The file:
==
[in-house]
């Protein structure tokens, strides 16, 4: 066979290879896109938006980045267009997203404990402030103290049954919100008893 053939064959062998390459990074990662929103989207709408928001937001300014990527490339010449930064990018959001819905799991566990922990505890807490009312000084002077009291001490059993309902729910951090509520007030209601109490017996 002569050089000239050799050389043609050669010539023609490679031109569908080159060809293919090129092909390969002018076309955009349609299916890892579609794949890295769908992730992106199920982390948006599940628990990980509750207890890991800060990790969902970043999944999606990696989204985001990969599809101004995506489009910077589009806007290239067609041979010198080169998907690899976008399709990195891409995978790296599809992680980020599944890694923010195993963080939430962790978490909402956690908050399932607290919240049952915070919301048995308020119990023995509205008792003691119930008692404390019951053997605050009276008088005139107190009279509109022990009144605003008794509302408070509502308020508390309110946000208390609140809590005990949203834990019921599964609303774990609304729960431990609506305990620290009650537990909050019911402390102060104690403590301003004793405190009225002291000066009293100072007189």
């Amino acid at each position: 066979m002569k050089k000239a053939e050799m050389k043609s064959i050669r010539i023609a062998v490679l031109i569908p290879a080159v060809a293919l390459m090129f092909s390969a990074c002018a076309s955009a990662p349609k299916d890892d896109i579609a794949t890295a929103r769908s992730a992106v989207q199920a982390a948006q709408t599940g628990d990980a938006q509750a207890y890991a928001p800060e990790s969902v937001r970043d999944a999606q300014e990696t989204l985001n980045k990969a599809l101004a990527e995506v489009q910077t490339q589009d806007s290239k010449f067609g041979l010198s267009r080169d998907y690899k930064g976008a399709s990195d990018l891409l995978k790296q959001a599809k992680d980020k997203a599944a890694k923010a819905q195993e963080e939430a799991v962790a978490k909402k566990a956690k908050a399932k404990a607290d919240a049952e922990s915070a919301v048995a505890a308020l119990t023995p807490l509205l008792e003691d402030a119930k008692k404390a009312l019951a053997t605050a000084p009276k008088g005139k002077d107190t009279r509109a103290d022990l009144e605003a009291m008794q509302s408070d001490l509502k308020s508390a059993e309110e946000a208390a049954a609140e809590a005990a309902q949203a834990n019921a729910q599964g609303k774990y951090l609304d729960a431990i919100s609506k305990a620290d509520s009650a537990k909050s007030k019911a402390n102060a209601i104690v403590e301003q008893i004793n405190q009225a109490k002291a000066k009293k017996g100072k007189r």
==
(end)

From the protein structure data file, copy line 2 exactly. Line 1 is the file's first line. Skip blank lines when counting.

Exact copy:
């Protein structure tokens, strides 16, 4: 066979290879896109938006980045267009997203404990402030103290049954919100008893 053939064959062998390459990074990662929103989207709408928001937001300014990527490339010449930064990018959001819905799991566990922990505890807490009312000084002077009291001490059993309902729910951090509520007030209601109490017996 002569050089000239050799050389043609050669010539023609490679031109569908080159060809293919090129092909390969002018076309955009349609299916890892579609794949890295769908992730992106199920982390948006599940628990990980509750207890890991800060990790969902970043999944999606990696989204985001990969599809101004995506489009910077589009806007290239067609041979010198080169998907690899976008399709990195891409995978790296599809992680980020599944890694923010195993963080939430962790978490909402956690908050399932607290919240049952915070919301048995308020119990023995509205008792003691119930008692404390019951053997605050009276008088005139107190009279509109022990009144605003008794509302408070509502308020508390309110946000208390609140809590005990949203834990019921599964609303774990609304729960431990609506305990620290009650537990909050019911402390102060104690403590301003004793405190009225002291000066009293100072007189």